Bernice Johnson of Albany State College and Rutha Mae Harris of Florida A&M (and an Albany native) emerged as gifted song leaders. By the end of 1962, Cordell Reagon formed the Freedom Singers. Over the next year the foursome (including Charles Neblett) traveled throughout the country, raising money and friends for SNCC in 46 states. (Bernice Johnson and Cordell Reagon soon married; Bernice Johnson Reagon went on to found Sweet Honey in the Rock in the 1970s.)
To say that Albany’s Freedom Singers became the troubadours of the civil rights movement may be an understatement. After attending their performance at Carnegie Hall, the New York Times music critic called them “the ablest performing group to come out of what is perhaps the most spontaneous and widespread singing movement in the world today.” (Pete Seeger, Bob Dylan, Peter, Paul and Mary, and Joan Baez certainly agreed.) Their performance at the 1963 March on Washington was especially memorable.
By the end of 1962, Albany surely needed the kind of healing balm the Freedom Singers dispensed. At a press conference on August 1, President Kennedy found the Albany situation “inexplicable.” He could not understand how the United States and the Soviet Union could discuss their differences, but in Albany white leaders could still refuse to sit at the table for dialogue.
To this, Mayor Kelley replied that the problem was not the city, but “outside agitators, including Martin Luther King and his coterie of troublemakers who jump about the South like so many fleas on a hot griddle and cause racial rashes where none have heretofore existed.”
As summer ended, Martin Luther King Jr.’s hopes sagged. Having been jailed on three separate occasions with no change in the city’s segregationist policy, King returned to Atlanta, depressed and believing he had failed.
How do we assess the significance of the Albany Movement, then?
For King, the gritty lessons he learned would offer guidance in Birmingham a year later (get it in writing, don’t obey injunctions, and have more focused objectives).
For the city of Albany, however, we need an entirely different calculus: The business of civil and human rights is the work of many hands, some known by name, many not known, and the fruits of their effort can be assessed only in the fullness of time. In Albany and Dougherty County in the 21st century, and in the United States as a whole, that measure of change is evident though also unfinished. Still, this: in southwest Georgia and in Albany, African Americans today occupy leadership positions in elective government and in business, media, and civic organizations.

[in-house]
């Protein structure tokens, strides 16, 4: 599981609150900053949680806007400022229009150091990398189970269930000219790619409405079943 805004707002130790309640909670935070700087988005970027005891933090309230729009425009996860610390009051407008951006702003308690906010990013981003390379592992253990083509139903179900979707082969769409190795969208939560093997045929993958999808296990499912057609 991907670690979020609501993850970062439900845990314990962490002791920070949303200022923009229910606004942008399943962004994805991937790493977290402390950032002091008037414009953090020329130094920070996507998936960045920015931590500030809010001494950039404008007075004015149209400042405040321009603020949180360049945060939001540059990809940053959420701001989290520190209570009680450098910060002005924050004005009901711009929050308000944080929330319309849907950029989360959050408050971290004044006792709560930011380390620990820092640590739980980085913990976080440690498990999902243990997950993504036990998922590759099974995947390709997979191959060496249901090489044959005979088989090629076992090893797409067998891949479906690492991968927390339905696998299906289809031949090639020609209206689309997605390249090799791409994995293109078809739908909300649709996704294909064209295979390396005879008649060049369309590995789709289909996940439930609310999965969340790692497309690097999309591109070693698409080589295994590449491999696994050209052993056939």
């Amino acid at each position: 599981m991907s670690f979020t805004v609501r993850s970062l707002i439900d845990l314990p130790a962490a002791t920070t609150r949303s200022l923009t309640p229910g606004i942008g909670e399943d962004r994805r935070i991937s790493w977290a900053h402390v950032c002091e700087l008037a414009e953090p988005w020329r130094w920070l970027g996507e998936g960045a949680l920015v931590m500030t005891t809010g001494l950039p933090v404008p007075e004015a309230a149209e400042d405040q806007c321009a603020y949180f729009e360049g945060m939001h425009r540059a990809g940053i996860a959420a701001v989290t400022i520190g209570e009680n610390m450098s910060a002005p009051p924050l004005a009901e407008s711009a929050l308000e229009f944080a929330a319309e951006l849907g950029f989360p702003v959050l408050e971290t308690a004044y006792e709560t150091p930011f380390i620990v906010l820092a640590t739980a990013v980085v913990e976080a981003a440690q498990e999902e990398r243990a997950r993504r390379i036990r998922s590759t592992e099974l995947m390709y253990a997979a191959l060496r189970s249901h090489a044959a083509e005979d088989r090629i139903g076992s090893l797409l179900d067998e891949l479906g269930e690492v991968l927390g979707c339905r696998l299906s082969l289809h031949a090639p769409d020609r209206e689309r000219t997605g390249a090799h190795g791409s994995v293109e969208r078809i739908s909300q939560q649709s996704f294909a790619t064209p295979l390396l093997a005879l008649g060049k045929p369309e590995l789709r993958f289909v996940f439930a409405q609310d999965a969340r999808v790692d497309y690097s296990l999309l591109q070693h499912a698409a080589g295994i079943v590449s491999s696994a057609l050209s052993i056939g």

Looking back on events of 50 years, remembrance has its part to play, too. Albany clearly played a role in the emergence of a congressional and presidential will to legislate change. The Civil Rights and Voting Rights acts of 1964 and 1965 can be viewed as a watershed event not only in U.S. history but in the history of human rights worldwide.
The city today is home to Albany State University, formerly Albany State College, which so many of the movement’s activists attended. The city is also home to the Albany Civil Rights Institute (ACRI), housed in historic Mt. Zion Baptist Church, where King spoke on his arrival in Albany in 1961. The beneficiary of corporate, public, and private support, the institute tells the story of the freedom movement in southwest Georgia. And on the sacred ground in the sanctuary of the old Mt. Zion Baptist Church, the ACRI Freedom Singers perform every second Saturday of the month, led by the original Freedom Singer herself, Rutha Mae Harris.
In order for righteousness to flow down like a mighty river, there must be many streams. The Albany Movement is one, as were also the destruction of the Berlin Wall, the occupation of Tiananmen Square, and the ending of apartheid in South Africa, where once again the refrains of “We Shall Overcome” could be heard.
They, and all others who occupy a place in the long and still-unfolding future of human rights, live on in our acts of remembrance.
Kelly Caudle of the New Georgia Encyclopedia provides Jamil Zainaldin with editorial assistance for his SaportaReport columns.